Browse the health section of any magazine rack or website and you’ll see that celiac disease attracts a lot of attention these days. While there’s a growing awareness about this intestinal disorder, there’s also a lot of confusion.
Myth 1: Celiac disease is a rare condition in Canada and the US
Until recently, celiac disease was thought to be extremely rare. In 2003, there were only 40,000 diagnosed cases in the United States. Then the Center for Celiac Research at the University of Maryland published a study estimating that 2.5 million people in the U.S. have the disease. Shortly after, that estimate was boosted to 3 million. In Canada, it’s estimated that one person out every 100 has the disease, adding up to about 333,000 Canadians with this gluten-intolerant disorder. And because many celiac disease symptoms are similar to those of other disorders, many people remain undiagnosed.
Myth No 2: Celiac disease is a childhood disease
It’s not. While most people think celiac disease afflicts mostly children, it can occur at any age, including the elderly. In fact, two-thirds of those diagnosed are adults. Later in life, the disease can be triggered by pregnancy, surgery, gastrointestinal infection or severe emotional stress. According to a 2007 survey of the Canadian Celiac Association, the average time it took to get diagnosed was 12 years. Many respondents reported consulting with three or more doctors before their diagnosis was confirmed. That’s why many adults are in their late forties before they start on a treatment program, which is a gluten-free diet for life.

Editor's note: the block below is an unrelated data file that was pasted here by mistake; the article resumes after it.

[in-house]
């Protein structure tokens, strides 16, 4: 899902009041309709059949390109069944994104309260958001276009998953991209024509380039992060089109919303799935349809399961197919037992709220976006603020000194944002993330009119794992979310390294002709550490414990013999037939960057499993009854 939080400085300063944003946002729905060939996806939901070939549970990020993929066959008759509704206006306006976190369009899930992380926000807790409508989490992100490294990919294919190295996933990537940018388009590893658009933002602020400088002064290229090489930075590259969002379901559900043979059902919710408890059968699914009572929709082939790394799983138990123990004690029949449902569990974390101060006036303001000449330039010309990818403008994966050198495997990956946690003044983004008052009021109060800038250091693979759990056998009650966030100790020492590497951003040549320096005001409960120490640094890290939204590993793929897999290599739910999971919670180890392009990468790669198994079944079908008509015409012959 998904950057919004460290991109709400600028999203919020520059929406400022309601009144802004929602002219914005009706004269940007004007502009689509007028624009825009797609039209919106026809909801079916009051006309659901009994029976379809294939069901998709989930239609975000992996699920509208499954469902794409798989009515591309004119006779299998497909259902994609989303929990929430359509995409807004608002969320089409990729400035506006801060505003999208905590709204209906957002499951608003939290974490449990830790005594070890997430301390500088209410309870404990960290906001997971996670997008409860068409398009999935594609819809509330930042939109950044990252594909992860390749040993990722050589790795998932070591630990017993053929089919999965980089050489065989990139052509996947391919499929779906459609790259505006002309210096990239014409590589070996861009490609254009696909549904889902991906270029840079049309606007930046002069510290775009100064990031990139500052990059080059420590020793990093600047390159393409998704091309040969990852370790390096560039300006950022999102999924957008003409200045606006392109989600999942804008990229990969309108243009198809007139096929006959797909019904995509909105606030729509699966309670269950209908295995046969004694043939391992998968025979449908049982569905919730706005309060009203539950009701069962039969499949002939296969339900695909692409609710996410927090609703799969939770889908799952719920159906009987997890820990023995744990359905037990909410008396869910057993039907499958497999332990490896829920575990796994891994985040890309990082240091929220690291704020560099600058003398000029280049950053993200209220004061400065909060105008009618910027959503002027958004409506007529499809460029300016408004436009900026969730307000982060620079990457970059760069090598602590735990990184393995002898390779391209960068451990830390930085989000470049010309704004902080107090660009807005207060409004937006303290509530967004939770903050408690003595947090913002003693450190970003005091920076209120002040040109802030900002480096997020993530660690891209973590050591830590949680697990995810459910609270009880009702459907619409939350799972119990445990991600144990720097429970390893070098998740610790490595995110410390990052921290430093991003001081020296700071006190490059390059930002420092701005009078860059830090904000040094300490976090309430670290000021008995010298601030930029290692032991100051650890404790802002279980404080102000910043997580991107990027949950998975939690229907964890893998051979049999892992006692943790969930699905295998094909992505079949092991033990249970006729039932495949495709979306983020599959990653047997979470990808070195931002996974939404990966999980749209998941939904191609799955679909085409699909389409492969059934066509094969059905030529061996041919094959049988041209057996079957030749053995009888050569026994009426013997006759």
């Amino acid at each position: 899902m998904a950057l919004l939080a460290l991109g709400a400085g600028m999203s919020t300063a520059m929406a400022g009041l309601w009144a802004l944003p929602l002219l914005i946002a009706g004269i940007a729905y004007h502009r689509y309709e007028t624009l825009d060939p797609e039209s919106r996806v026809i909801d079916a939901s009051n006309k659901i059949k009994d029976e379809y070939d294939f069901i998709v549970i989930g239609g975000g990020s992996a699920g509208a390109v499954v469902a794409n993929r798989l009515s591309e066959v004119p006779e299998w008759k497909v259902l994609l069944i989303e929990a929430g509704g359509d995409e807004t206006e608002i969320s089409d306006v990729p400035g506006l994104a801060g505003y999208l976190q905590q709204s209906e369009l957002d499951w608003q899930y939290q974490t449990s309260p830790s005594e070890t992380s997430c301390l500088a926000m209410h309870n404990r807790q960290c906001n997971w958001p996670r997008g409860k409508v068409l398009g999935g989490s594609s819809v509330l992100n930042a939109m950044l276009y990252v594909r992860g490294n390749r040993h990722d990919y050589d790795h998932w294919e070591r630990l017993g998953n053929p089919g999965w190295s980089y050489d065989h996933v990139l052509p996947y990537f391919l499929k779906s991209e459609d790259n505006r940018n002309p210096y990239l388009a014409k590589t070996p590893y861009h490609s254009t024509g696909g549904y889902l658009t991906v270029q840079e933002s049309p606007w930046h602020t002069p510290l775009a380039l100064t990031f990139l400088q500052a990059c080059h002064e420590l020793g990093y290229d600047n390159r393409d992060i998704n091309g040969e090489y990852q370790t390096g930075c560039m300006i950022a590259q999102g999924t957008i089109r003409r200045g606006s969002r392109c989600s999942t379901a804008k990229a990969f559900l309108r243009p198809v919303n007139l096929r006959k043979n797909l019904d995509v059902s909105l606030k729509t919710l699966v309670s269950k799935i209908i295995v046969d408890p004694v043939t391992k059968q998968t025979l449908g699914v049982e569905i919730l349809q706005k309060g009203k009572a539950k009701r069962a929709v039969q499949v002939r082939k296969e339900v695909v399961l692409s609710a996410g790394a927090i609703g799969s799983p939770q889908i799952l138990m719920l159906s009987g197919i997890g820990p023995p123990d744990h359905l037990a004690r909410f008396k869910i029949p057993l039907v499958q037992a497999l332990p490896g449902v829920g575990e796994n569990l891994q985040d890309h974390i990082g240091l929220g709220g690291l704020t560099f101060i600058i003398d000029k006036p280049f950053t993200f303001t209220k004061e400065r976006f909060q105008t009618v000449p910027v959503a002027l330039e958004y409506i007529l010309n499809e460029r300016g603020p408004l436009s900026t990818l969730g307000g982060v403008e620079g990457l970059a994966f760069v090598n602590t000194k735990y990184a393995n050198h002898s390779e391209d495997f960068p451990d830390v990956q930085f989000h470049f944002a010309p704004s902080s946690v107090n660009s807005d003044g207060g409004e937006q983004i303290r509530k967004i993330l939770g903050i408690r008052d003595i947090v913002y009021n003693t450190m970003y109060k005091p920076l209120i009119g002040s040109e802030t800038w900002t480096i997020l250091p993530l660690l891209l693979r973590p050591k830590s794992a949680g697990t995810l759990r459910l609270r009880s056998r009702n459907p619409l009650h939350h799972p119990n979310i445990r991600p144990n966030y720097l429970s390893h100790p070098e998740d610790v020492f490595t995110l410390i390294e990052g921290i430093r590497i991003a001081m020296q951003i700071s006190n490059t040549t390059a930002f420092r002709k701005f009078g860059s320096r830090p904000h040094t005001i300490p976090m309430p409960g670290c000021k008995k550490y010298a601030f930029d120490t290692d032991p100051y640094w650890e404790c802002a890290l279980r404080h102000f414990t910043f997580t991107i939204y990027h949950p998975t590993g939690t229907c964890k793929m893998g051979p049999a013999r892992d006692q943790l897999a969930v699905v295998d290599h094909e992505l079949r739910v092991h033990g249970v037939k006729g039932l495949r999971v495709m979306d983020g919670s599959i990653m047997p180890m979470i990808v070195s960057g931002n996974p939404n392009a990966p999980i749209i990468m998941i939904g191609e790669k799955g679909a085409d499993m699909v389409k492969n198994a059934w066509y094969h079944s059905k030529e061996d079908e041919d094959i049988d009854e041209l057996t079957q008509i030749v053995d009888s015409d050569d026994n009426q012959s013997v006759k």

Myth 3: Celiac disease can be diagnosed by a simple blood test.
Researchers are finding easier ways to diagnose the disease early. Health Canada recently approved the Biocard Tes Kit, a do-it-yourself blood test that can detect the presence of certain antibodies in the blood — an indication that the body is fighting gluten. However, the blood test is only the first step toward a definite diagnosis. The second step is small bowel biopsy, performed by a gastroenterologist, which will show if there’s been damage to the small intestine. While the combination of blood test and biopsy is the routine way to check, keep in mind that you may get a false negative if your diet has been gluten-free before the tests. This can make the intestinal inflammation less obvious on the biopsy and affect the blood test.
Myth 4: A person with celiac disease needs to avoid only wheat and wheat products
Celiac disease is not the same as wheat allergy, in which a person has an abnormal reaction to the proteins in wheat. A wheat allergy can cause eczema, rashes and even anaphylaxis, the life-threatening reaction than can cause swelling of your throat, lips and tongue. Celiac disease, by contrast, is an autoimmune disease in which the lining of the small intestine is damaged by gluten, a protein found in all forms of wheat, rye and barley. So if you’ve been diagnosed celiac, avoid products related to all three grains. From the wheat family, it means avoiding spelt, kamut, semolina, durum, einkorn, and faro.